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Google and Facebook Have Joined the Pacific Light Cable Project

Network

By Jayne MillerOct 13, 2016

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Perhaps you've heard that Google and Facebook have joined the Pacific Light Cable Project.

We've compiled several resources to explain why content providers are getting into the cable game. (And we also have some insight on the cable in question.)

What's the PLCN?

The Pacific Light Cable Network (PLCN) will be the first direct fiber-optic submarine cable system between Los Angeles and Hong Kong.

And the PLCN is impressive. We're looking at 12,800 km of fiber and an estimated cable capacity of 120 Tbps. (This potential capacity would be the highest on the trans-Pacific route.)

Why Are Content Providers Investing in Submarine Cables?

We're so glad you asked.

Only a few years ago, the network requirements of content providers weren't notable. Today, the amount of capacity deployed by private network operators - largely content providers - has outpaced Internet backbone operators.

Faced with the prospect of ongoing massive bandwidth growth, owning new submarine cables makes sense.

(And before you ask about content providers' need for fiber pairs everywhere or Netflix's subsea capacity requirements, catch our mythbusters series, in which Tim Stronge and Alan Mauldin take on these popular notions.)

Isn't Google Already in on a Trans-Pacific Oceanic Cable?

You'd be correct. This isn't their first rodeo.

As TeleGeography’s Jon Hjembo notes in the link above, seeing more content providers get in on the undersea cable game is a logical response to massive increases in demand from a handful of major content networks.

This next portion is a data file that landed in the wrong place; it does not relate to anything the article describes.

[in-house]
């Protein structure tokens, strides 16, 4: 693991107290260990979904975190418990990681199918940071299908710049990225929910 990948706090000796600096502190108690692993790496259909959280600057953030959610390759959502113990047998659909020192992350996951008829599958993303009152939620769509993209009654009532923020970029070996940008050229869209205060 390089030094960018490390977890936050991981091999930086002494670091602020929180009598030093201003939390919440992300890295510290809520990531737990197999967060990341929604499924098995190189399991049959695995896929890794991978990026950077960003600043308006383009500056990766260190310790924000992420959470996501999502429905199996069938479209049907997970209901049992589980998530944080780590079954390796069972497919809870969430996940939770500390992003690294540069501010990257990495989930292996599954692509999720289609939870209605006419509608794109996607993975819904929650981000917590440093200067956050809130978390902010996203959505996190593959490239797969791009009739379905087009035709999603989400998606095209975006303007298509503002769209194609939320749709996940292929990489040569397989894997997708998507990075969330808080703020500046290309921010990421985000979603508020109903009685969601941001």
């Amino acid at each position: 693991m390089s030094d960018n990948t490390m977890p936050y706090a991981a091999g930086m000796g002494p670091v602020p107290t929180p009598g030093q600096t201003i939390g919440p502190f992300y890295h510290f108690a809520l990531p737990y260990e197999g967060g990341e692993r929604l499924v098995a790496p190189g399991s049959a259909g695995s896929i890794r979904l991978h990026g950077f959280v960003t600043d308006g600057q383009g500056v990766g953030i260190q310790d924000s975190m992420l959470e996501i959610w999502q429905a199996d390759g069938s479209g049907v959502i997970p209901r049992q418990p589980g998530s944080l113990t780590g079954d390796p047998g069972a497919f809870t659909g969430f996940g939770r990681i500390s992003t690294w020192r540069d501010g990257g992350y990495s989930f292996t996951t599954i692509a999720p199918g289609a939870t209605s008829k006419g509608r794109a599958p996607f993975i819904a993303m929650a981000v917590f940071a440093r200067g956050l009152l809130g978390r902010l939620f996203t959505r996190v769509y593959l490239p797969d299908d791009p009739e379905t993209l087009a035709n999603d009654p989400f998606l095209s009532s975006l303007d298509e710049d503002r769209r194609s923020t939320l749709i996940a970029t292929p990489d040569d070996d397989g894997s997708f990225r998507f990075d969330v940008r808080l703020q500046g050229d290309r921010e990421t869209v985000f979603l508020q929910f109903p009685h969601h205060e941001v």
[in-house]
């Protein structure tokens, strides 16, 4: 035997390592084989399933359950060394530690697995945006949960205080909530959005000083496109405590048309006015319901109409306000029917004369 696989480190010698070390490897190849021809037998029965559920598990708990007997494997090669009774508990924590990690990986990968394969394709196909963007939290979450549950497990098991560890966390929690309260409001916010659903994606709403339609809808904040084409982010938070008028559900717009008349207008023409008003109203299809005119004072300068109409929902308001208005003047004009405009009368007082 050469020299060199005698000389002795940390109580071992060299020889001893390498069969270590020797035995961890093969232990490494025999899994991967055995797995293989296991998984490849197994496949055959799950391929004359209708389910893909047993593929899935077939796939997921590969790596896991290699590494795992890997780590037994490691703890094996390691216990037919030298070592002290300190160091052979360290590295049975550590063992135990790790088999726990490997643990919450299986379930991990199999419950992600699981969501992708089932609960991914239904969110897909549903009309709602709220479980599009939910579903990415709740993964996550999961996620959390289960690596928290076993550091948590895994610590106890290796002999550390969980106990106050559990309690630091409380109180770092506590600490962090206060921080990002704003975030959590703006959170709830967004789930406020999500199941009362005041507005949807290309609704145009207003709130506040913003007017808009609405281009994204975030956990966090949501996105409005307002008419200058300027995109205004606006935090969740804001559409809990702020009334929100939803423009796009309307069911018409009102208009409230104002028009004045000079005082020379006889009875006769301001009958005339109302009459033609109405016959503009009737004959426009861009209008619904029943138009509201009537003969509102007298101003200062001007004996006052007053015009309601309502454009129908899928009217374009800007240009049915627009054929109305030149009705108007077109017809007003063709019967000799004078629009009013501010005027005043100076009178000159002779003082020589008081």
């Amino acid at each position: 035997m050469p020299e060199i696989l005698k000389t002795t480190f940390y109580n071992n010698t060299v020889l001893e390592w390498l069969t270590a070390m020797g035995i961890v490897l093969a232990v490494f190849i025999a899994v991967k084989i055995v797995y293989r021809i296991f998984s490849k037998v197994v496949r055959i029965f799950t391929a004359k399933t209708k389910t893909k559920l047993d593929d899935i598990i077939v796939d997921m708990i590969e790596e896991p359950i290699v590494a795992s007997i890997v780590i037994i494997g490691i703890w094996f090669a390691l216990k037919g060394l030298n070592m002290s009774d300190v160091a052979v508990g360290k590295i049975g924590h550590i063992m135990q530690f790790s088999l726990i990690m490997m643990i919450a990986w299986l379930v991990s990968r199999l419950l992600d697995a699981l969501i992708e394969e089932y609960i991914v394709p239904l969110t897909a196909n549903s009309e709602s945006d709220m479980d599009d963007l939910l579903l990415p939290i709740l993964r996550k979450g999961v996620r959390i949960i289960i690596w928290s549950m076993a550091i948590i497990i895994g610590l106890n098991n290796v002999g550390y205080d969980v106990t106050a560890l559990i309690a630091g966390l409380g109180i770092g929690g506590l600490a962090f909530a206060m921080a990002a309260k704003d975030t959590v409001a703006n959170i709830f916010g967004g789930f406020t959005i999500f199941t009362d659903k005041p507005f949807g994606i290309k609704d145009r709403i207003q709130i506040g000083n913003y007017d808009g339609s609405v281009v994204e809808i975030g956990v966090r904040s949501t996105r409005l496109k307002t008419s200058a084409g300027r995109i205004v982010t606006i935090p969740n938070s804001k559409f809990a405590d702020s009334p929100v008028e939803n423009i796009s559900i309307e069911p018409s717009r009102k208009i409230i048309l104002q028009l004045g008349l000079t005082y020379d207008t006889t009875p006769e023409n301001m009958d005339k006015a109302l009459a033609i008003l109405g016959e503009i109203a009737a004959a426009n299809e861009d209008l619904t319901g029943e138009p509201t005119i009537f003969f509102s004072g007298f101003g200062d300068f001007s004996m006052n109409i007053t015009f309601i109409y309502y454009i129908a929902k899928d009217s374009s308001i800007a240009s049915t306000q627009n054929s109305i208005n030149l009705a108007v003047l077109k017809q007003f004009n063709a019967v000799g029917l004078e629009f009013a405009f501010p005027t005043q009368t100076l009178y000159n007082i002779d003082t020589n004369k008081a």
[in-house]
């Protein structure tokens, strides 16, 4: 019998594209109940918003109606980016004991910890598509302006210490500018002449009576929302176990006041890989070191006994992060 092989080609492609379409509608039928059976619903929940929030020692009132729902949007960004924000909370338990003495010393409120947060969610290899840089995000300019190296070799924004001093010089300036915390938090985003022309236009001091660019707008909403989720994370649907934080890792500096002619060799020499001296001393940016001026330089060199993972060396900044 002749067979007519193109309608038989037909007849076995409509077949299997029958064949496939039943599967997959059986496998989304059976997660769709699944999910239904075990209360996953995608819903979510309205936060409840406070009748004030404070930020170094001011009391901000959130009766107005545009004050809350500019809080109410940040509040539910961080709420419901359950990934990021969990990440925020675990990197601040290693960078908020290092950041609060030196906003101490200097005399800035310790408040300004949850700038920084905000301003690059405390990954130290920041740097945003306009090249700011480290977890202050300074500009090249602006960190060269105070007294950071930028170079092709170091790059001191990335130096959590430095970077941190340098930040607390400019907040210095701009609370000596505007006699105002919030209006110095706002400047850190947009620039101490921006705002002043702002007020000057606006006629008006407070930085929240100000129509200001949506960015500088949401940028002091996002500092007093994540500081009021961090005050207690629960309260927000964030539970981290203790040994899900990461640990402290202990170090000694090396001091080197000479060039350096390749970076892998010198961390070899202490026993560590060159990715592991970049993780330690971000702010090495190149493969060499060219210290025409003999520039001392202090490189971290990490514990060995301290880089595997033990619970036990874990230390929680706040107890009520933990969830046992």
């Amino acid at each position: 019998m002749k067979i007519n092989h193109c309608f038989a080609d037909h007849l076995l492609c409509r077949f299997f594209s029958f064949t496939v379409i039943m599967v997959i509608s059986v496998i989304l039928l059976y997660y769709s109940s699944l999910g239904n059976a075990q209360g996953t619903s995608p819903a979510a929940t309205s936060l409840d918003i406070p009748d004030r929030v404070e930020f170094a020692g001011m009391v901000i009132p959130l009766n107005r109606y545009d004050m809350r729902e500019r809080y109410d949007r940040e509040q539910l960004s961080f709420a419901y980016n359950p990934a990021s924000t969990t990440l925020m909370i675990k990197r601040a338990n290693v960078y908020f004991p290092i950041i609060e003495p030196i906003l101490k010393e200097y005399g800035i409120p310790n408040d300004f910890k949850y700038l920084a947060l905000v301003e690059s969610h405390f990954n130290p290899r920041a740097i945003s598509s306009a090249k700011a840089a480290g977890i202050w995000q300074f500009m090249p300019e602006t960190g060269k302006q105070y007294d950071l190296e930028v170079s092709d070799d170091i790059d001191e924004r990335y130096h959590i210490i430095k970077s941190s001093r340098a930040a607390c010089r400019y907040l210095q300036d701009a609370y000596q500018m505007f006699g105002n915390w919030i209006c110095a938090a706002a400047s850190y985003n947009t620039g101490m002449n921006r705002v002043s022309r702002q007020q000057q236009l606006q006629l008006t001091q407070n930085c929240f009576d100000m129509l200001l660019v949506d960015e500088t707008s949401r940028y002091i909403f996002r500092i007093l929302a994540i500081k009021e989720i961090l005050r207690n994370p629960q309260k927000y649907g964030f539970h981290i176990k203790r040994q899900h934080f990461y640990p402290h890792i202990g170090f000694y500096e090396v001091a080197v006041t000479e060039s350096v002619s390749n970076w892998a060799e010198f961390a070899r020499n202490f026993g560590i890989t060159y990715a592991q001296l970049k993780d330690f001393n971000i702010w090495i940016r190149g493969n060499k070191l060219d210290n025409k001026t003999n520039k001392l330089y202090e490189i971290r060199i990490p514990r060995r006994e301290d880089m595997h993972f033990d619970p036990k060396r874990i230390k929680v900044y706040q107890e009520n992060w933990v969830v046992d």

What Do All These Cables Mean?

Since 2000, TeleGeography’s Global Bandwidth Research Service has tracked the shifting landscape of global network deployment.

See what it's all about. Get the free market summary now.

GET THE EXECUTIVE SUMMARY

Tim Stronge

Tim Stronge

Tim Stronge is VP of Research at TeleGeography. His responsibilities span across many of our research practices including network infrastructure, bandwidth demand modeling, cross-border traffic flows, and telecom services pricing.

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Alan Mauldin

Alan Mauldin

Alan Mauldin is a Research Director at TeleGeography. He manages the company’s infrastructure research group, focusing primarily on submarine cables, terrestrial networks, international Internet infrastructure, and bandwidth demand modeling. He also advises clients with due diligence analysis, feasibility studies, and business plan development for projects around the world. Alan speaks frequently about the global network industry at a wide range of conferences, including PTC, Submarine Networks World, and SubOptic.

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Jon Hjembo

Jon Hjembo

Jonathan Hjembo heads TeleGeography's colocation data center research, focusing on both capacity development and pricing for key markets. He also specializes in research on international transport and internet capacity development, with a particular focus on Eastern Europe. He maintains the dataset for internetexchangemap.com and has increasingly worked with key members of the IX community in exploring the intersection of network, colocation, and peering.

Connect with Jon